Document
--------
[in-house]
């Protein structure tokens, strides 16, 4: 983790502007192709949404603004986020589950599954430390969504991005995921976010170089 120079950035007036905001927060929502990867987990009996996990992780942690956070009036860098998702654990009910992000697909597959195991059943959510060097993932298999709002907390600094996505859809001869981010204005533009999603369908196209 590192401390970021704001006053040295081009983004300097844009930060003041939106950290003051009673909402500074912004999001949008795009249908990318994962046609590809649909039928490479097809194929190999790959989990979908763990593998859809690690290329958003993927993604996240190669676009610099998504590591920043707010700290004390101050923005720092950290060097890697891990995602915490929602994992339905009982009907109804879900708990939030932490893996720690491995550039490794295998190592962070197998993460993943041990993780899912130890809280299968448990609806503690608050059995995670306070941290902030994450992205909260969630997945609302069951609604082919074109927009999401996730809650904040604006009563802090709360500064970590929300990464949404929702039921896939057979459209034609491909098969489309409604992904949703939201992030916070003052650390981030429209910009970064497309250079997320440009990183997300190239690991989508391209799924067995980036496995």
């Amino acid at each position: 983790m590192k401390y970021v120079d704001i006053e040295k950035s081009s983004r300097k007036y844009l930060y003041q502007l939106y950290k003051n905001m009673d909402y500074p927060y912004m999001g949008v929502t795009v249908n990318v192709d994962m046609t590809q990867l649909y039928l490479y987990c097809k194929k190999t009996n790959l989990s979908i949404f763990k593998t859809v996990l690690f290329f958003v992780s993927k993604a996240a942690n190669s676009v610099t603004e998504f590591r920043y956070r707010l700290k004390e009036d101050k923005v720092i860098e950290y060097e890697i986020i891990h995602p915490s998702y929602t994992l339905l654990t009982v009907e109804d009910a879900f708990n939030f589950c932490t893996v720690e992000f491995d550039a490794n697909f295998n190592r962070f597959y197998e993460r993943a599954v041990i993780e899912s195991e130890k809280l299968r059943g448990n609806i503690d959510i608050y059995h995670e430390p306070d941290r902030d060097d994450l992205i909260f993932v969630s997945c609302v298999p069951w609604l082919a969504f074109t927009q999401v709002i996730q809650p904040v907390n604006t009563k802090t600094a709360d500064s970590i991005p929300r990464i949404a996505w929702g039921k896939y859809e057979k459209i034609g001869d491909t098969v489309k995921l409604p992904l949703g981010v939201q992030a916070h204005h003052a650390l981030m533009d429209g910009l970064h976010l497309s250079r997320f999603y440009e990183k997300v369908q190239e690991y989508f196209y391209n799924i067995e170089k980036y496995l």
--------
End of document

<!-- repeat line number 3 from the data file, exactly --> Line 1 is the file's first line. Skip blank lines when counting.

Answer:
């Amino acid at each position: 983790m590192k401390y970021v120079d704001i006053e040295k950035s081009s983004r300097k007036y844009l930060y003041q502007l939106y950290k003051n905001m009673d909402y500074p927060y912004m999001g949008v929502t795009v249908n990318v192709d994962m046609t590809q990867l649909y039928l490479y987990c097809k194929k190999t009996n790959l989990s979908i949404f763990k593998t859809v996990l690690f290329f958003v992780s993927k993604a996240a942690n190669s676009v610099t603004e998504f590591r920043y956070r707010l700290k004390e009036d101050k923005v720092i860098e950290y060097e890697i986020i891990h995602p915490s998702y929602t994992l339905l654990t009982v009907e109804d009910a879900f708990n939030f589950c932490t893996v720690e992000f491995d550039a490794n697909f295998n190592r962070f597959y197998e993460r993943a599954v041990i993780e899912s195991e130890k809280l299968r059943g448990n609806i503690d959510i608050y059995h995670e430390p306070d941290r902030d060097d994450l992205i909260f993932v969630s997945c609302v298999p069951w609604l082919a969504f074109t927009q999401v709002i996730q809650p904040v907390n604006t009563k802090t600094a709360d500064s970590i991005p929300r990464i949404a996505w929702g039921k896939y859809e057979k459209i034609g001869d491909t098969v489309k995921l409604p992904l949703g981010v939201q992030a916070h204005h003052a650390l981030m533009d429209g910009l970064h976010l497309s250079r997320f999603y440009e990183k997300v369908q190239e690991y989508f196209y391209n799924i067995e170089k980036y496995l």